Most people wish their phone's battery life lasted longer. When you're traveling or have a long day of work away from a charger, you need to get as much juice from your device as possible.
Here are some general tips for getting more battery life out of your device, whether you have an iPhone or Android phone.
1. Lower Your Screen Brightness
One of the most power-hungry elements of your phone is the screen. This is especially true with today's phones, which have larger displays than ever. A higher brightness makes it easier to see your phone in sunlight, but will also consume a lot of battery life.
If you're not using it already, we recommend turning on automatic brightness. This lets your phone adjust the level of brightness based on the light around you. You'll find this option at Settings > Display > Adaptive Brightness on Android and Settings > Accessibility > Display & Text Size > Auto-Brightness on iOS.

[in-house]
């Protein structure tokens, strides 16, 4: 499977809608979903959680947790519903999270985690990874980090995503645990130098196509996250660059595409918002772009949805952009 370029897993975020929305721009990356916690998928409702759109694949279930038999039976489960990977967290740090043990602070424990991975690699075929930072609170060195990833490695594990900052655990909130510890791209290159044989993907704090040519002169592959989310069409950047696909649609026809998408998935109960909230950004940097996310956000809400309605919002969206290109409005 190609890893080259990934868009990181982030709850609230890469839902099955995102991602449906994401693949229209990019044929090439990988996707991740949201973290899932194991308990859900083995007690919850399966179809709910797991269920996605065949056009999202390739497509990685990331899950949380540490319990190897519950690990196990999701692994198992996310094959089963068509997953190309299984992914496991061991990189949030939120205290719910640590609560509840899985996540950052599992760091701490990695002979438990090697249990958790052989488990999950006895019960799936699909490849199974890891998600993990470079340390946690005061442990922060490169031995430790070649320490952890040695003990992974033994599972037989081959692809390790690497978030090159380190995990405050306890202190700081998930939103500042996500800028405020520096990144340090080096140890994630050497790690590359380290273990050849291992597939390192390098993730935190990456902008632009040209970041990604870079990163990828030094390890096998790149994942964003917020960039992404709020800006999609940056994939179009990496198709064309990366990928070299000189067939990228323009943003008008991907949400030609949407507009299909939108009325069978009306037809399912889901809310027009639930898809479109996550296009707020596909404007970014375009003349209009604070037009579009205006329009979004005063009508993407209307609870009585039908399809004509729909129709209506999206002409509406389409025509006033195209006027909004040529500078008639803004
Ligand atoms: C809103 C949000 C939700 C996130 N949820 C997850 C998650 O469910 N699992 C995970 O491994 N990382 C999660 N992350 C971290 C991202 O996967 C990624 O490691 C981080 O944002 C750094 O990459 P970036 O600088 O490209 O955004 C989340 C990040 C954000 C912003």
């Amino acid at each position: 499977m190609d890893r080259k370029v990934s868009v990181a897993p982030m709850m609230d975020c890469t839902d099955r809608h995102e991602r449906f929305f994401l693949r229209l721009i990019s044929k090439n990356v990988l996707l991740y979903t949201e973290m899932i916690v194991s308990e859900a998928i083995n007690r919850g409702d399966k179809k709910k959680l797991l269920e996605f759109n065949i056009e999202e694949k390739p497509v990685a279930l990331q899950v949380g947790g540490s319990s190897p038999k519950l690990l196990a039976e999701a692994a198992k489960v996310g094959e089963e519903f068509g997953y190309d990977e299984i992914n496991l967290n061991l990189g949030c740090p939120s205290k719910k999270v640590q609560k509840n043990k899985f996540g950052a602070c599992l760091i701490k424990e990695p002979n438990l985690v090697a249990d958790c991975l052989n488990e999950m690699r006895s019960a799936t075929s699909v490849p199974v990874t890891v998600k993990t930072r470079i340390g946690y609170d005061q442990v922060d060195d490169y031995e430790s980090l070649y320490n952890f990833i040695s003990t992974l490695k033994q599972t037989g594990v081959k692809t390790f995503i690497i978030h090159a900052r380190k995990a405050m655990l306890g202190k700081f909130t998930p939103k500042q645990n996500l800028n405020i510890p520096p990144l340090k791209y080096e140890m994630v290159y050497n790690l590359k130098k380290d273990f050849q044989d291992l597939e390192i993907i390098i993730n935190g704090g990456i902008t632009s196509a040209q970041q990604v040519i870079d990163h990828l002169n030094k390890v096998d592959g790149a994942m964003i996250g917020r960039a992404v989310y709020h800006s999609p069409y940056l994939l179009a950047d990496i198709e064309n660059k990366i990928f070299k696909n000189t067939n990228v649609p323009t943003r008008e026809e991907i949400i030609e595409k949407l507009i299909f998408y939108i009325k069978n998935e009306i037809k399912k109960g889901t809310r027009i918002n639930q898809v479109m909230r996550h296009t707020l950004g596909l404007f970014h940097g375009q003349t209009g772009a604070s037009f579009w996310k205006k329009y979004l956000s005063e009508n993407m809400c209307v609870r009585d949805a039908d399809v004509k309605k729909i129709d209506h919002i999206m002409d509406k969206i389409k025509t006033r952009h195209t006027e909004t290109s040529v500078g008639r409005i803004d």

Even with auto-brightness enabled, you can adjust the brightness manually when needed. Both Android and iOS have quick methods to do this.
On iOS, you'll need to open Control Center. If you have a model with a Home button (iPhone 8 and earlier), swipe up from the button of the screen to open it. Those with an iPhone X or newer should instead swipe down from the top-right corner. Here, you can use the slider with the sun icon to change the brightness.
On Android, simply pull down from the top of the screen twice (or once using two fingers) to open the Quick Settings toggle. Here you can use the top slider to adjust the brightness.
2. Check for Apps With High Battery Usage
Sometimes a specific app can consume more battery than usual by running in the background constantly or syncing all the time. Social media apps like Facebook are a common culprit of this. If something seems off, both Android and iOS offer ways to see which apps are using the most battery.